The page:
The last time I checked in on the messy Chapter 11 bankruptcy of Residential Capital, the onetime mortgage lending arm of Ally Financial, squabbling ResCap creditors had put aside their differences to unite in opposition to a deal that granted holders of ResCap mortgage-backed securities an $8.7 billion allowed claim for breaches of ResCap MBS representations and warranties. Earlier this year, junior and senior bondholders and other unsecured ResCap creditors filed objections to that agreement, claiming that it was a backdoor bailout for Ally. Under the creditors’ theory, Ally secretly directed ResCap’s negotiations with lawyers for MBS noteholders, who agreed to back Ally’s own $750 million pre-filing settlement with ResCap in exchange for Ally’s support of the noteholders’ unduly large allowed put-back claim. Ally, according to the ResCap creditors, was the Machiavellian villain pulling ResCap’s strings.

A month later, the MBS allowed-claim fight has been temporarily tabled, but some ResCap creditors are tantalizingly close to airing their grievances against Ally in a suit on behalf of the estate. In a dramatic twist late last month, ResCap reached a deal with its unsecured creditors’ committee in which the bankrupt mortgage lender agreed to walk away from its $750 million settlement with Ally, which would have wiped out all of Ally’s potential liability to ResCap for what creditors considered a bargain price. ResCap furthermore placed the future of its claims against Ally in the hands of the creditors’ committee, agreeing that if the committee moves for standing to sue ResCap’s onetime parent, ResCap won’t contest the motion.

The details of the agreement are spelled out in a little-noticed exhibit to a Feb. 26 brief by the creditors’ committee, which is represented by Kramer Levin Naftalis & Frankel. In the filing, the committee dropped its call for the appointment of a Chapter 11 trustee and pledged its support for a 60-day extension of ResCap’s exclusive right to propose a plan of reorganization. ResCap, in return, ceded standing to the committee on its claims against Ally. (The mortgage lender also said it wouldn’t propose a plan without the support of the creditors’ committee, but, under pressure from bondholders, later backed away from giving the committee veto power.)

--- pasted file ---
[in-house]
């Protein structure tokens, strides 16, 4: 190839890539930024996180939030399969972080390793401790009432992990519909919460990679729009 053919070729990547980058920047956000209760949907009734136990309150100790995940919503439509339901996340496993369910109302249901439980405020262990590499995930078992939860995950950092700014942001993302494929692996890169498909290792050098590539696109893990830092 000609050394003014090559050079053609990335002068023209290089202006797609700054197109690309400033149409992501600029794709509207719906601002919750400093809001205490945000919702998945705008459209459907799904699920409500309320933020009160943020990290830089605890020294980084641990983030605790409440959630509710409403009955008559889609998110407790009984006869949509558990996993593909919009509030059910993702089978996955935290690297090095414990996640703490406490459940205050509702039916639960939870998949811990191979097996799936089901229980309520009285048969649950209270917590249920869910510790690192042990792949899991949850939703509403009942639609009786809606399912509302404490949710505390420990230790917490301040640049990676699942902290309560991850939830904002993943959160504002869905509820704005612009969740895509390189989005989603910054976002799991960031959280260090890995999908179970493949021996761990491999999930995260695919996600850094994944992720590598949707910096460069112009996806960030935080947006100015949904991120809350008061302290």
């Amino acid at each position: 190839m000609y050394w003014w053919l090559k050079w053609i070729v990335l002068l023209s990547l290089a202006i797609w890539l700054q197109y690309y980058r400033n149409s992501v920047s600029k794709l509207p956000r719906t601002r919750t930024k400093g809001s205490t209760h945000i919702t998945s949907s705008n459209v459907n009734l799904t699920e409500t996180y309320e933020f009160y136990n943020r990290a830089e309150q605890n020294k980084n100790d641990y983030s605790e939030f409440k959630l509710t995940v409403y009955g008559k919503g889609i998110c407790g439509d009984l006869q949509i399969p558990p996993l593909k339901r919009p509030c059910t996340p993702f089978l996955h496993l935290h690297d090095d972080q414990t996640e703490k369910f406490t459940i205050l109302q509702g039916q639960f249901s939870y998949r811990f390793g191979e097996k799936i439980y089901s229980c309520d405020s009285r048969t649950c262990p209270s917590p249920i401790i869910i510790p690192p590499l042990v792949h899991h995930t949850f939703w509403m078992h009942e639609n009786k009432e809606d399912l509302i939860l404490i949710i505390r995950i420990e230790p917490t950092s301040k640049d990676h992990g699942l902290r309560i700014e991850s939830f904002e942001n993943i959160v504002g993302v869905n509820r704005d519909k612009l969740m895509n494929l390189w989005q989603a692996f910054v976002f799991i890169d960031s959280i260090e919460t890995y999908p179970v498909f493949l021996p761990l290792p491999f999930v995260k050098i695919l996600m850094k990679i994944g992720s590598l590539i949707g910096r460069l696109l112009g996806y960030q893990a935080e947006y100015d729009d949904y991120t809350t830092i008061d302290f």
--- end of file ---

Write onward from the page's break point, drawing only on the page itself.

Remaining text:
Amid ‘activist’ debate, Strine sides with hedge fund dogging SandRidge

Alison Frankel
Mar 12, 2013 21:01 UTC

Leo Strine, the Chancellor of Delaware Chancery Court, is no particular friend of the activist shareholder, as hedge funds and institutional investors who press corporate boards for change have become known. Strine is after all on record, in a November 2010 essay for the American Bar Association’s The Business Lawyer, arguing that short-term shareholder pressure impedes corporate boards from building long-term value. That’s a theme echoed loudly last week by a pair of gray eminences of corporate law, Martin Lipton of Wachtell, Lipton, Rosen & Katz and Ira Millstein of Weil, Gotshal & Manges, in warnings about the potentially deleterious effect of what Millstein called “newfound activism (with a) focus on short-term results.” Both Milstein’s relatively moderate opinion piece in Dealbook and Lipton’s bellicose client alert argued that hedge funds focused on quarterly results and shareholder returns are fundamental threats to U.S. corporations. Or, as Strine put it in his prescient 2010 essay, “It is increasingly the case that the agenda-setters in corporate policy discussions are highly leveraged hedge funds, with no long-term commitment to the corporations in which they invest.”